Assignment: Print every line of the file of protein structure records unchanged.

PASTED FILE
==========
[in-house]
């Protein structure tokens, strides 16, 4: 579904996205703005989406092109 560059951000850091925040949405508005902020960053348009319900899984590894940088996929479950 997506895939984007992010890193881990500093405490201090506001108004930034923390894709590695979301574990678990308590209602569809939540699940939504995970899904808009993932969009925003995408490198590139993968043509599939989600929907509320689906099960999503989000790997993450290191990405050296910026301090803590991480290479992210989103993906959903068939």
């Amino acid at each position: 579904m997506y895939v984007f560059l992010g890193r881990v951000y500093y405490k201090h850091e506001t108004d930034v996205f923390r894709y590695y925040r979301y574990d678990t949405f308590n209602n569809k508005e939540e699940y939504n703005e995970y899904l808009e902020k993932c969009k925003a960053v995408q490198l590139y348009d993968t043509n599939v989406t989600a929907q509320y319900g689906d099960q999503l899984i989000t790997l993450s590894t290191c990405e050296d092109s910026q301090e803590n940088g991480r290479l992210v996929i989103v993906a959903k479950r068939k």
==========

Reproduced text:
[in-house]
């Protein structure tokens, strides 16, 4: 579904996205703005989406092109 560059951000850091925040949405508005902020960053348009319900899984590894940088996929479950 997506895939984007992010890193881990500093405490201090506001108004930034923390894709590695979301574990678990308590209602569809939540699940939504995970899904808009993932969009925003995408490198590139993968043509599939989600929907509320689906099960999503989000790997993450290191990405050296910026301090803590991480290479992210989103993906959903068939």
């Amino acid at each position: 579904m997506y895939v984007f560059l992010g890193r881990v951000y500093y405490k201090h850091e506001t108004d930034v996205f923390r894709y590695y925040r979301y574990d678990t949405f308590n209602n569809k508005e939540e699940y939504n703005e995970y899904l808009e902020k993932c969009k925003a960053v995408q490198l590139y348009d993968t043509n599939v989406t989600a929907q509320y319900g689906d099960q999503l899984i989000t790997l993450s590894t290191c990405e050296d092109s910026q301090e803590n940088g991480r290479l992210v996929i989103v993906a959903k479950r068939k």